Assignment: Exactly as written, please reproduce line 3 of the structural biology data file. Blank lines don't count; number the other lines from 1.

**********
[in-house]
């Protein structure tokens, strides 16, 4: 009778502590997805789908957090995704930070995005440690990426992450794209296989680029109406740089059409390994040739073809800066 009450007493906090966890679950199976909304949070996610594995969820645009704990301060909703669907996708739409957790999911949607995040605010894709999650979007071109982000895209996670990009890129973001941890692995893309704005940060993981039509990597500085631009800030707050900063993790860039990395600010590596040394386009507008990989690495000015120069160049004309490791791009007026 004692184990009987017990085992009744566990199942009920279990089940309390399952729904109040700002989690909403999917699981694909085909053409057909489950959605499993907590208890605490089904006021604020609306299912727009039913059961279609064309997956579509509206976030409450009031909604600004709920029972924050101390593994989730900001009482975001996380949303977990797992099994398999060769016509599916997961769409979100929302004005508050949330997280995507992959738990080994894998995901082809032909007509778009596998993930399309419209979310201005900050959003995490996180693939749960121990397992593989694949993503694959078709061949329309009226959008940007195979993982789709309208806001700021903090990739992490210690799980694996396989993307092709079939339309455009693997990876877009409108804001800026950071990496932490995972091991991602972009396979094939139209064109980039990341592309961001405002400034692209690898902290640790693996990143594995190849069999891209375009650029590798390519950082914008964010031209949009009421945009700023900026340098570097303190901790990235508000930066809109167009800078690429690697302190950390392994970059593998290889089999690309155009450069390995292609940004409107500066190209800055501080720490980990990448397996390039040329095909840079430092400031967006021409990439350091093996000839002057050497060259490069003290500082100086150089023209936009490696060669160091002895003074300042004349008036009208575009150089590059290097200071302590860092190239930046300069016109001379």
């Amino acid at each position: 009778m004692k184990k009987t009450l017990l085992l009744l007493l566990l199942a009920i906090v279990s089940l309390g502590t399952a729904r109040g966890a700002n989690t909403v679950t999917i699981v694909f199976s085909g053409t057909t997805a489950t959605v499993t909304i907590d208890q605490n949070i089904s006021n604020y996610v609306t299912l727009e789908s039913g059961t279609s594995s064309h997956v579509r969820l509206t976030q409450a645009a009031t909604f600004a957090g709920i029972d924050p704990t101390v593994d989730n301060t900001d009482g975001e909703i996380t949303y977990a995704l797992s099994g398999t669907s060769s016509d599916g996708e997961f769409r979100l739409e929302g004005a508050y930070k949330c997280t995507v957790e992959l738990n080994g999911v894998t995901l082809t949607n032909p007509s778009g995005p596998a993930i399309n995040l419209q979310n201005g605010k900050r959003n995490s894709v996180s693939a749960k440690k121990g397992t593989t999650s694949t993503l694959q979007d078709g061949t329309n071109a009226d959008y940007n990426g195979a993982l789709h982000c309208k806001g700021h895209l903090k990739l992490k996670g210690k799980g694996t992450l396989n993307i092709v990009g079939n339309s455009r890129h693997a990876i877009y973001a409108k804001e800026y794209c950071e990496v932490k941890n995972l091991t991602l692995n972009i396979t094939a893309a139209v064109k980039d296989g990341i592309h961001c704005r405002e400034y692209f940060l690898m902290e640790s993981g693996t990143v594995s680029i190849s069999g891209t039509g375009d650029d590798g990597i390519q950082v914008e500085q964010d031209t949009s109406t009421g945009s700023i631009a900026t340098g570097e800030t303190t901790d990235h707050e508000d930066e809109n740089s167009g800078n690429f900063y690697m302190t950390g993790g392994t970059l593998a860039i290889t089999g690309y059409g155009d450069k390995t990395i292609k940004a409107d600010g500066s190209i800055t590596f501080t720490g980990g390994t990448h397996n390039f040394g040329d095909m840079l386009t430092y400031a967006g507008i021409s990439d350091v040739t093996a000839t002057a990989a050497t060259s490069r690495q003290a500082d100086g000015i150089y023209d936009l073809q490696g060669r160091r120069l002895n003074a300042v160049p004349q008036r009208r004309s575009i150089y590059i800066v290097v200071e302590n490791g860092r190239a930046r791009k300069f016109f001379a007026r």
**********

């Amino acid at each position: 009778m004692k184990k009987t009450l017990l085992l009744l007493l566990l199942a009920i906090v279990s089940l309390g502590t399952a729904r109040g966890a700002n989690t909403v679950t999917i699981v694909f199976s085909g053409t057909t997805a489950t959605v499993t909304i907590d208890q605490n949070i089904s006021n604020y996610v609306t299912l727009e789908s039913g059961t279609s594995s064309h997956v579509r969820l509206t976030q409450a645009a009031t909604f600004a957090g709920i029972d924050p704990t101390v593994d989730n301060t900001d009482g975001e909703i996380t949303y977990a995704l797992s099994g398999t669907s060769s016509d599916g996708e997961f769409r979100l739409e929302g004005a508050y930070k949330c997280t995507v957790e992959l738990n080994g999911v894998t995901l082809t949607n032909p007509s778009g995005p596998a993930i399309n995040l419209q979310n201005g605010k900050r959003n995490s894709v996180s693939a749960k440690k121990g397992t593989t999650s694949t993503l694959q979007d078709g061949t329309n071109a009226d959008y940007n990426g195979a993982l789709h982000c309208k806001g700021h895209l903090k990739l992490k996670g210690k799980g694996t992450l396989n993307i092709v990009g079939n339309s455009r890129h693997a990876i877009y973001a409108k804001e800026y794209c950071e990496v932490k941890n995972l091991t991602l692995n972009i396979t094939a893309a139209v064109k980039d296989g990341i592309h961001c704005r405002e400034y692209f940060l690898m902290e640790s993981g693996t990143v594995s680029i190849s069999g891209t039509g375009d650029d590798g990597i390519q950082v914008e500085q964010d031209t949009s109406t009421g945009s700023i631009a900026t340098g570097e800030t303190t901790d990235h707050e508000d930066e809109n740089s167009g800078n690429f900063y690697m302190t950390g993790g392994t970059l593998a860039i290889t089999g690309y059409g155009d450069k390995t990395i292609k940004a409107d600010g500066s190209i800055t590596f501080t720490g980990g390994t990448h397996n390039f040394g040329d095909m840079l386009t430092y400031a967006g507008i021409s990439d350091v040739t093996a000839t002057a990989a050497t060259s490069r690495q003290a500082d100086g000015i150089y023209d936009l073809q490696g060669r160091r120069l002895n003074a300042v160049p004349q008036r009208r004309s575009i150089y590059i800066v290097v200071e302590n490791g860092r190239a930046r791009k300069f016109f001379a007026r």